Essential grids and graticules vocabulary (Aviation)
The following terms are important when working with grids and graticules:
Each style has a preset number of annotation groups, and each group can have its own unique symbol. The number of groups displayed in the Groupings tree view corresponds to the graphic associated with its style. The graphic indicates the number of splits and where they occur.
coordinate system zones
Coordinate system zones are polygon feature classes or shapefiles with a defined coordinate system. The feature classes define the extent of any coordinate system zones. The zones will be embedded in or saved to the grid template. The feature class or shapefile should have a short integer field that uniquely identifies each zone and a text field that stores the spatial reference information in coordinate system (prj) text format. For example, a coordinate system zone feature class could be used as the primary coordinate system when creating grids for an area of interest that intersects more than one UTM zone.
Endpoints are points that are generated at the ends of any line feature (segments, lines, or ticks). The endpoints define exact locations and can be used for symbolization or annotation.
A distance that exists between the stop value and the start value for each interval of the pattern.
Grid lines represent a coordinate system. There are two types of grid lines: standard and UTM zipper.
The pattern options for grid lines, ticks, points, and segments provide you with the ability to define repeatable component patterns that are customizable through the Grids and Graticules Designer.
Grid units can be specified in page, map, or relative units.
Pattern values are multiples of the interval length. For example, with an interval of 100 meters, a start value of 1, stop value of 5, and gap value of 2, the resulting pattern would produce components that start at a value of 100, stop before 500 meters is reached, then skip 200 meters before the pattern is repeated again.
The mask component is a single donut-like polygon feature that is drawn above other ArcMap layers but below other grid components. It allows the neatline and its ticks to be displayed while hiding other features in the data frame that are outside the extent of the source polygon.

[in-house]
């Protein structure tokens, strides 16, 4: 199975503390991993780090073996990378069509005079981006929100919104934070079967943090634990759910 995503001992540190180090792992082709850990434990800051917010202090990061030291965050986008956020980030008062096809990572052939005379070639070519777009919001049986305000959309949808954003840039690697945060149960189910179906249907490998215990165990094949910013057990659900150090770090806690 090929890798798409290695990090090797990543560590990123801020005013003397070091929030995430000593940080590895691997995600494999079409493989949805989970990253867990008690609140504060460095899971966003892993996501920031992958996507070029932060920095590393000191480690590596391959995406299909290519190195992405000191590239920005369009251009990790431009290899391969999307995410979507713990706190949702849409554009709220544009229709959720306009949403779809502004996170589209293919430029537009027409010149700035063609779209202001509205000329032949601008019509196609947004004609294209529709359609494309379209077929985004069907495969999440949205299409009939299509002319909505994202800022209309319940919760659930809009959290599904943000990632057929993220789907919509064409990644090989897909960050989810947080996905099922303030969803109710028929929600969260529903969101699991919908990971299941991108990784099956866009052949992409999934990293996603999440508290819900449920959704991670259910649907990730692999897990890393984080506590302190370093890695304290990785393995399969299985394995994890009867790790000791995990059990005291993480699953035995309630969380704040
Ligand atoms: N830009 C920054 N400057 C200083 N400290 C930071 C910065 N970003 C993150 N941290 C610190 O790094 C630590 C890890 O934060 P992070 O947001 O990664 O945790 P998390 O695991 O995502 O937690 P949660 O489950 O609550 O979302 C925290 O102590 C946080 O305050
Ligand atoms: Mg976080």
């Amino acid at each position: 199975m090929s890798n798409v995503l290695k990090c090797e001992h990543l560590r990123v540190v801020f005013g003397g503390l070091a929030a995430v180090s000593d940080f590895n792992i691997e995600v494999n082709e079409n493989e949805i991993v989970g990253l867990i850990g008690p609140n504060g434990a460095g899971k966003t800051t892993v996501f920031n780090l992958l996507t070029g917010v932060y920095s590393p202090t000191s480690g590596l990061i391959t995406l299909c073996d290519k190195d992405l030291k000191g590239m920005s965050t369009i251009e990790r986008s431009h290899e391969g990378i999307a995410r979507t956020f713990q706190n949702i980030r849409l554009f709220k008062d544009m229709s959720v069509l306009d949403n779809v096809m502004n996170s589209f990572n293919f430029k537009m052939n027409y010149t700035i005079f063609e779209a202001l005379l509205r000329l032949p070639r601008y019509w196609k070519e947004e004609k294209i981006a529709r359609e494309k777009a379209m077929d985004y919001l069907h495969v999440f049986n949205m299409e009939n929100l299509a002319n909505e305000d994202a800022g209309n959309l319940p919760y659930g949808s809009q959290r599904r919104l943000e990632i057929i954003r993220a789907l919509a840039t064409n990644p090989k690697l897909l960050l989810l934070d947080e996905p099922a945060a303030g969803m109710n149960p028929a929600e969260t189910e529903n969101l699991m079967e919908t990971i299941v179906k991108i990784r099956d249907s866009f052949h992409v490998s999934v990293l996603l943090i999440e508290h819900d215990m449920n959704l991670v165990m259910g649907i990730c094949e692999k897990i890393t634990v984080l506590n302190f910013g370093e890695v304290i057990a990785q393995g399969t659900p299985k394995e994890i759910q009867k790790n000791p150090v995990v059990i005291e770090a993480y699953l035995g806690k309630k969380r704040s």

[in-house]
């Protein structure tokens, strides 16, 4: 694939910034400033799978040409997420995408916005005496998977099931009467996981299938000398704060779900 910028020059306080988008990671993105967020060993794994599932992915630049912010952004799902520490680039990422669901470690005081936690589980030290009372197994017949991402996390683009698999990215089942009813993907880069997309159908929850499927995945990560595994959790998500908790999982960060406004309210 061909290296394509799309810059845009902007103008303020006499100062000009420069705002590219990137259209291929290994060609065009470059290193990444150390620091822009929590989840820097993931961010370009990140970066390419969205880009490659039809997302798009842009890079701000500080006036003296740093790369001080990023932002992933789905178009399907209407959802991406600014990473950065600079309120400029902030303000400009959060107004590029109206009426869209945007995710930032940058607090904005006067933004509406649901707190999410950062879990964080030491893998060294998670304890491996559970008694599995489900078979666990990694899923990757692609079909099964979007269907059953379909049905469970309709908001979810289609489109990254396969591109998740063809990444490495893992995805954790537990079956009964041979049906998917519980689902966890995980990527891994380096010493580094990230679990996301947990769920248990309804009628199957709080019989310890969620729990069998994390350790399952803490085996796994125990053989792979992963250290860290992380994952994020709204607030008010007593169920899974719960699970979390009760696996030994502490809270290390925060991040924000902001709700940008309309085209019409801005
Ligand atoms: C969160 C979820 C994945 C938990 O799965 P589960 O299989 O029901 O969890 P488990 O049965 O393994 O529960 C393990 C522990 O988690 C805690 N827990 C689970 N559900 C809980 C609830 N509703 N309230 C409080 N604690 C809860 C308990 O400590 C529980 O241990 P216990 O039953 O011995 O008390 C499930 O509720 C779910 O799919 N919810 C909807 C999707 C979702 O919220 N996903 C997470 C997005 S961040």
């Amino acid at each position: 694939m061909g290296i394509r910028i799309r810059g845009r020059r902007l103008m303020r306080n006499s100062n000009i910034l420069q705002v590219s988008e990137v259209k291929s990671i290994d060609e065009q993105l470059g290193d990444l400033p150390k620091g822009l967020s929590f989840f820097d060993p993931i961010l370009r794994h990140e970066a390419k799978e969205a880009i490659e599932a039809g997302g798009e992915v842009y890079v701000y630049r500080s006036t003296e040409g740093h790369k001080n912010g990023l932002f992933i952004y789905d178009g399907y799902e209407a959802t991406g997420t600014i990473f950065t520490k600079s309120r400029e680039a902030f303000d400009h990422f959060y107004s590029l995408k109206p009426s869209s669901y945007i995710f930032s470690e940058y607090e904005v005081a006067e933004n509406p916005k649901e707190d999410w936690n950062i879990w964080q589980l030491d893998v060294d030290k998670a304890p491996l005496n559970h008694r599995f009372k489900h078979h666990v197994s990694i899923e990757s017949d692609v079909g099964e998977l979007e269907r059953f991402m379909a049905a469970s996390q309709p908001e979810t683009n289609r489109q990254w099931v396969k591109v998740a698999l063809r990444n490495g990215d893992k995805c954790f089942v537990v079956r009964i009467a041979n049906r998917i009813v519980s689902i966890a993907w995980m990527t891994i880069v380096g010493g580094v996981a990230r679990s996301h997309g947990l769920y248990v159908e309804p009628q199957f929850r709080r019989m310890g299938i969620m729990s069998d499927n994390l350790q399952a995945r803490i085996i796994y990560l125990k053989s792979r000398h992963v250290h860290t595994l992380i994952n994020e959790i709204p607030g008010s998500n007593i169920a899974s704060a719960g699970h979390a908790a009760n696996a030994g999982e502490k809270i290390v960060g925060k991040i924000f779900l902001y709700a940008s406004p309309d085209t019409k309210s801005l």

The neatline component is composed of polyline features in the Segments feature class. These lines follow the boundary of the source polygon, and any number of neatlines can be created.
Neatlines can be clipped to a specific coordinate system zone when a grid is created for an area of interest that intersects more than one UTM or state plane zone. For example, for an area of interest over UTM zones 10 and 11, you can create grid lines that start and stop at the UTM zone boundaries.
The point component creates a two-dimensional lattice of points that are the intersection of two virtual grid lines. One of the grid lines has an orientation of north–south and the other is oriented east–west.
A collection of lines that create a neatline. Segments can be calibrated (pattern or line at set intervals) or uncalibrated.
standard grid lines
Standard grid lines use only one coordinate system and span the full extent of the area of interest.
An indicator of where a set of features that belong to a component is to begin. The features then repeat themselves (or the extent) until the stop indicator is reached.
An indicator of where a set of features that belong to a component is to end. The actual stopping point of the component falls before the value specified.
Styles are based on the coordinate system type of the annotation's first parent component. For example, if a particular annotation component is generated for an endpoint based on a grid line that is using an ancillary geographic coordinate system, only geographic style options are available.
Ticks are smaller lines that appear along neatlines or grid lines. They are associated with a particular line segment or grid line and cannot exist without that component. Ticks can also appear in corners at the intersection of two line segments.
UTM converging zones
There is a specialized grid line component used to create Universal Transverse Mercator (UTM) converging zone grids (UTM zippers). If the area of interest crosses multiple UTM zones, a merging of the grid lines and their ticks is required. This is called the zipper effect. For small-scale maps, this effect may be repeated several times across the extent of the area of interest.
UTM zipper grid lines
UTM zipper grid lines start and stop at the UTM zone boundaries. If more than one zipper grid line component is required, you must highlight the original zipper component and, using the shortcut (context) menu, add the specific number of zippers required.